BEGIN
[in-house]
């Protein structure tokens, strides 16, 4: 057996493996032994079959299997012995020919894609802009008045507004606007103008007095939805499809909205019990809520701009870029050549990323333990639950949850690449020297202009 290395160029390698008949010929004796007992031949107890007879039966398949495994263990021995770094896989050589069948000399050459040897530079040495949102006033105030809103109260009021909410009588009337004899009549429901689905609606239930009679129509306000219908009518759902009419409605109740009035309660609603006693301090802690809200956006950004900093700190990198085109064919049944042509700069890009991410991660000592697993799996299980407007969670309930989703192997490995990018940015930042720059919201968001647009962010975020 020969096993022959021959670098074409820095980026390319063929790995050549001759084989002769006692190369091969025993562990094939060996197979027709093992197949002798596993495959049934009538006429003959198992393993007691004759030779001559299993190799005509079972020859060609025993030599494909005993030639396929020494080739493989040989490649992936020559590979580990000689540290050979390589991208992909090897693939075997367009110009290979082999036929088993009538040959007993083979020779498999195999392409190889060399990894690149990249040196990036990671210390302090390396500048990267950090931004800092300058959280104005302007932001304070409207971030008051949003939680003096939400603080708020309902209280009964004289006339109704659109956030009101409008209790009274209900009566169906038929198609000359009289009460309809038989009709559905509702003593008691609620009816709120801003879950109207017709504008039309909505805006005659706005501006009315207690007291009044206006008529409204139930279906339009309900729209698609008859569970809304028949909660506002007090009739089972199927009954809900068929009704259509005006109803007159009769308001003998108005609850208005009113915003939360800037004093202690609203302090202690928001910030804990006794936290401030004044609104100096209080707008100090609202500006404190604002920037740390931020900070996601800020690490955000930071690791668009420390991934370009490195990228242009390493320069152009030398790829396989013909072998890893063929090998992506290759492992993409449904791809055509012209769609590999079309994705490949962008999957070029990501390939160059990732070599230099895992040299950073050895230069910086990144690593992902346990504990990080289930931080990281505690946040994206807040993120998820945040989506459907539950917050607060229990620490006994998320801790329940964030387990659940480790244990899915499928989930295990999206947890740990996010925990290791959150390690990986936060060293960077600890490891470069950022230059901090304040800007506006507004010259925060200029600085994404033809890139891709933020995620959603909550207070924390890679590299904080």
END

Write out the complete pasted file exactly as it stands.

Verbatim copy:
[in-house]
């Protein structure tokens, strides 16, 4: 057996493996032994079959299997012995020919894609802009008045507004606007103008007095939805499809909205019990809520701009870029050549990323333990639950949850690449020297202009 290395160029390698008949010929004796007992031949107890007879039966398949495994263990021995770094896989050589069948000399050459040897530079040495949102006033105030809103109260009021909410009588009337004899009549429901689905609606239930009679129509306000219908009518759902009419409605109740009035309660609603006693301090802690809200956006950004900093700190990198085109064919049944042509700069890009991410991660000592697993799996299980407007969670309930989703192997490995990018940015930042720059919201968001647009962010975020 020969096993022959021959670098074409820095980026390319063929790995050549001759084989002769006692190369091969025993562990094939060996197979027709093992197949002798596993495959049934009538006429003959198992393993007691004759030779001559299993190799005509079972020859060609025993030599494909005993030639396929020494080739493989040989490649992936020559590979580990000689540290050979390589991208992909090897693939075997367009110009290979082999036929088993009538040959007993083979020779498999195999392409190889060399990894690149990249040196990036990671210390302090390396500048990267950090931004800092300058959280104005302007932001304070409207971030008051949003939680003096939400603080708020309902209280009964004289006339109704659109956030009101409008209790009274209900009566169906038929198609000359009289009460309809038989009709559905509702003593008691609620009816709120801003879950109207017709504008039309909505805006005659706005501006009315207690007291009044206006008529409204139930279906339009309900729209698609008859569970809304028949909660506002007090009739089972199927009954809900068929009704259509005006109803007159009769308001003998108005609850208005009113915003939360800037004093202690609203302090202690928001910030804990006794936290401030004044609104100096209080707008100090609202500006404190604002920037740390931020900070996601800020690490955000930071690791668009420390991934370009490195990228242009390493320069152009030398790829396989013909072998890893063929090998992506290759492992993409449904791809055509012209769609590999079309994705490949962008999957070029990501390939160059990732070599230099895992040299950073050895230069910086990144690593992902346990504990990080289930931080990281505690946040994206807040993120998820945040989506459907539950917050607060229990620490006994998320801790329940964030387990659940480790244990899915499928989930295990999206947890740990996010925990290791959150390690990986936060060293960077600890490891470069950022230059901090304040800007506006507004010259925060200029600085994404033809890139891709933020995620959603909550207070924390890679590299904080």